They Were Told Their Babies Had Died. Now, These Black Women Wonder: Was It a Lie?

They Were Told Their Babies Had Died. Now, These Black Women Wonder: Was It a Lie?

Brenda Stewart wipes away tears Monday, May 4, 2015, in Clayton, Mo., as she recounts the story of how she was told her child had died shortly after giving birth at Homer G. Phillips Hospital in St. Louis. Stewart was 16 and unmarried when she gave birth to a seemingly healthy girl on June 24, 1964, at the hospital.  A nurse took the child after birth and returned a short time later to tell Stewart that the baby had died but she now believes her baby may have been stolen and sold to adoptive parents. (AP Photo/Jeff Roberson)
Brenda Stewart wipes away tears Monday, May 4, 2015, in Clayton, Mo., as she recounts the story of how she was told her child had died shortly after giving birth at Homer G. Phillips Hospital in St. Louis. (AP Photo/Jeff Roberson)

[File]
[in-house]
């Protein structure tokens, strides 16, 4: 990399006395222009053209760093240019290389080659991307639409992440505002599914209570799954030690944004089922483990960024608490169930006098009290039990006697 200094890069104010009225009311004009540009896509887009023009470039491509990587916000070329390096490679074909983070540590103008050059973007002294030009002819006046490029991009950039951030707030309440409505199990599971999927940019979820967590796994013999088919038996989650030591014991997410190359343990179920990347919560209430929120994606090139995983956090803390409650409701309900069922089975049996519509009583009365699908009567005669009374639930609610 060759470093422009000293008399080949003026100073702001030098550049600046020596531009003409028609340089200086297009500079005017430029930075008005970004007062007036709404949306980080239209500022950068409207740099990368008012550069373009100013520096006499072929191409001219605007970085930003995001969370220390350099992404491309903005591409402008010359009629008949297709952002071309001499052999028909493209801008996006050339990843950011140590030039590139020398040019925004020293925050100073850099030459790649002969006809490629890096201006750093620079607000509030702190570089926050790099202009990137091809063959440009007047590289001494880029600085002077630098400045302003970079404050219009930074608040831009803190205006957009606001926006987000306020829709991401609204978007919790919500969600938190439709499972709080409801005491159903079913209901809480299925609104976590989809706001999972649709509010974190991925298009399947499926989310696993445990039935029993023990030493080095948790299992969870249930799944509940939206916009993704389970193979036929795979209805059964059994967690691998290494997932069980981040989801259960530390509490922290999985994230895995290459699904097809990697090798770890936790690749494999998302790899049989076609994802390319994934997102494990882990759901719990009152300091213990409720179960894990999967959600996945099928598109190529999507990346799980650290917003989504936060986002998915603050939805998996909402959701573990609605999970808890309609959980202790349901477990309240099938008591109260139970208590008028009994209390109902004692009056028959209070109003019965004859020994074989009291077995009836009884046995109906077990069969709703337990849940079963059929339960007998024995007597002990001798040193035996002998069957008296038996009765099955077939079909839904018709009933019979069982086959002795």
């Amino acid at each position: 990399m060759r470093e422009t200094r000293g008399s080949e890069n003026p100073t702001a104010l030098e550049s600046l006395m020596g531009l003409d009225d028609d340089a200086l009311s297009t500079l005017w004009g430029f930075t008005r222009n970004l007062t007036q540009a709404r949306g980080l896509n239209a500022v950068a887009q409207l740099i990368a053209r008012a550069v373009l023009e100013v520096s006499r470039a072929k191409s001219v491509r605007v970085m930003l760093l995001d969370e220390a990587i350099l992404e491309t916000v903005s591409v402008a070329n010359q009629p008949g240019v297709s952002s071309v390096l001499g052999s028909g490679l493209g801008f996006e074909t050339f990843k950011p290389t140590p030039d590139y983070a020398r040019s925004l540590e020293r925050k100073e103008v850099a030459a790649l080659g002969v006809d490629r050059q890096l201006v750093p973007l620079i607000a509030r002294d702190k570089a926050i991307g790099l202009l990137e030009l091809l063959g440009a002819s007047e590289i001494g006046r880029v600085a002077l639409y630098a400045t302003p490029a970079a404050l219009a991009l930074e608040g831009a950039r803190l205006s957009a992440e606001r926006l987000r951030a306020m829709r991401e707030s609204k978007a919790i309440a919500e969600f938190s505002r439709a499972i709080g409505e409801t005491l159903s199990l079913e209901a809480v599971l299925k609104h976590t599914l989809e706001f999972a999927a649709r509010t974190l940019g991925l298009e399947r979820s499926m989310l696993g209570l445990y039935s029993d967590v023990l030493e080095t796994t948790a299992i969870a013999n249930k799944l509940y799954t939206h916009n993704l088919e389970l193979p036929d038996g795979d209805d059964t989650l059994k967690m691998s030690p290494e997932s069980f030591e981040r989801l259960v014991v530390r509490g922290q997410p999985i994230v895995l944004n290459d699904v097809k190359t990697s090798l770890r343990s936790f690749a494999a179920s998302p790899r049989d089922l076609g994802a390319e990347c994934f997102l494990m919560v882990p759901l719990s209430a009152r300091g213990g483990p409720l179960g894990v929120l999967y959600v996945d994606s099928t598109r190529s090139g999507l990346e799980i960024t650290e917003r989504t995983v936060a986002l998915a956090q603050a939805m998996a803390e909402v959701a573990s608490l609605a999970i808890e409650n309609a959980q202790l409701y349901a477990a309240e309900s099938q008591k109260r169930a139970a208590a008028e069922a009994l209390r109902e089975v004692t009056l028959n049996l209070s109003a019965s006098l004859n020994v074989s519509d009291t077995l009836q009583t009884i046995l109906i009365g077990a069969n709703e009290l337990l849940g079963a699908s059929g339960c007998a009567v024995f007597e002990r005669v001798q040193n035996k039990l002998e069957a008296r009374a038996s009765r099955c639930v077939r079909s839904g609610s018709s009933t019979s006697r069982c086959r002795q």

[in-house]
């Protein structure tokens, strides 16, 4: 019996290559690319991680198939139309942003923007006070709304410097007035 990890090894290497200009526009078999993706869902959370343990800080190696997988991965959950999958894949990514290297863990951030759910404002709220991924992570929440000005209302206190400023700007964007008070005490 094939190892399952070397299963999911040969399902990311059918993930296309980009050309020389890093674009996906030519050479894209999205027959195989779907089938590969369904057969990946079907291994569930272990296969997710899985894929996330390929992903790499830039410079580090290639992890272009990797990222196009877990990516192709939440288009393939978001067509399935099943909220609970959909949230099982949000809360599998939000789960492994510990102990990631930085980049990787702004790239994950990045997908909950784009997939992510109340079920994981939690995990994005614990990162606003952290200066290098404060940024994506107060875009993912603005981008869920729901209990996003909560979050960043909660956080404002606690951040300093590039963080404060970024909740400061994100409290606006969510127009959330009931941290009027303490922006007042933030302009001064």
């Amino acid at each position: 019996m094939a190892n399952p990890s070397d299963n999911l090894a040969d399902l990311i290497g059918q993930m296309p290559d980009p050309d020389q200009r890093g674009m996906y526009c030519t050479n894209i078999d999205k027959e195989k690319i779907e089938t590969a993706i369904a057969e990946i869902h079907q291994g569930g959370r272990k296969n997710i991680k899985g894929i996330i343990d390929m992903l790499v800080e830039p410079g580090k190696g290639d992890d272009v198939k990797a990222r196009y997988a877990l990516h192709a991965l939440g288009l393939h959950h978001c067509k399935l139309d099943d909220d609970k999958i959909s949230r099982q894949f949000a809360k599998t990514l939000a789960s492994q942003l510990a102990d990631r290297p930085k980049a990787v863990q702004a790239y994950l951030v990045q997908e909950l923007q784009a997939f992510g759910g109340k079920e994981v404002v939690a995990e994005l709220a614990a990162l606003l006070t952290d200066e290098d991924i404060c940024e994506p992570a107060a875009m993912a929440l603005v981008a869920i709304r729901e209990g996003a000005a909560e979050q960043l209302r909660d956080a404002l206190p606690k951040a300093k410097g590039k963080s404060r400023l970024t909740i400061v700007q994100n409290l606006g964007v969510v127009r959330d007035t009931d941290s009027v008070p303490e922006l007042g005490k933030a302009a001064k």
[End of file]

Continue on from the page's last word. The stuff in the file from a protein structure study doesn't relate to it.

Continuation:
Abby Phillip, THE WASHINGTON POST

 
ST. LOUIS (The Washington Post) — One woman and her long-lost daughter may have brought a dark chapter from St. Louis history to light.

As a 26-year-old woman in 1965, Zella Jackson Price was told that her daughter had died shortly after birth. Nearly 50 years later, though, Jackson Price learned that her daughter has been alive all along.

Melanie Diane Gilmore, also known as “Baby Diane,” is now 49 and living in Oregon. After mother and daughter reunited last month, thanks to some Facebook sleuthing by Gilmore’s children, dozens of other women have come forward with eerily similar and potentially tragic stories.

They had all given birth to children at the Homer G. Phillips Hospital, which was at one point the only hospital dedicated to serving African Americans in racially segregated St. Louis.

Like Jackson Price, who delivered her daughter prematurely, they were told by nurses at the now-closed facility that their babies had died. Nearly all of them say they never saw the newborns again and never received death certificates, according to attorney Albert Watkins, who is representing Jackson Price.

Those women — about 25 of them — reached out to the lawyer’s office after hearing the story of Jackson Price’s reunion with her daughter.

 

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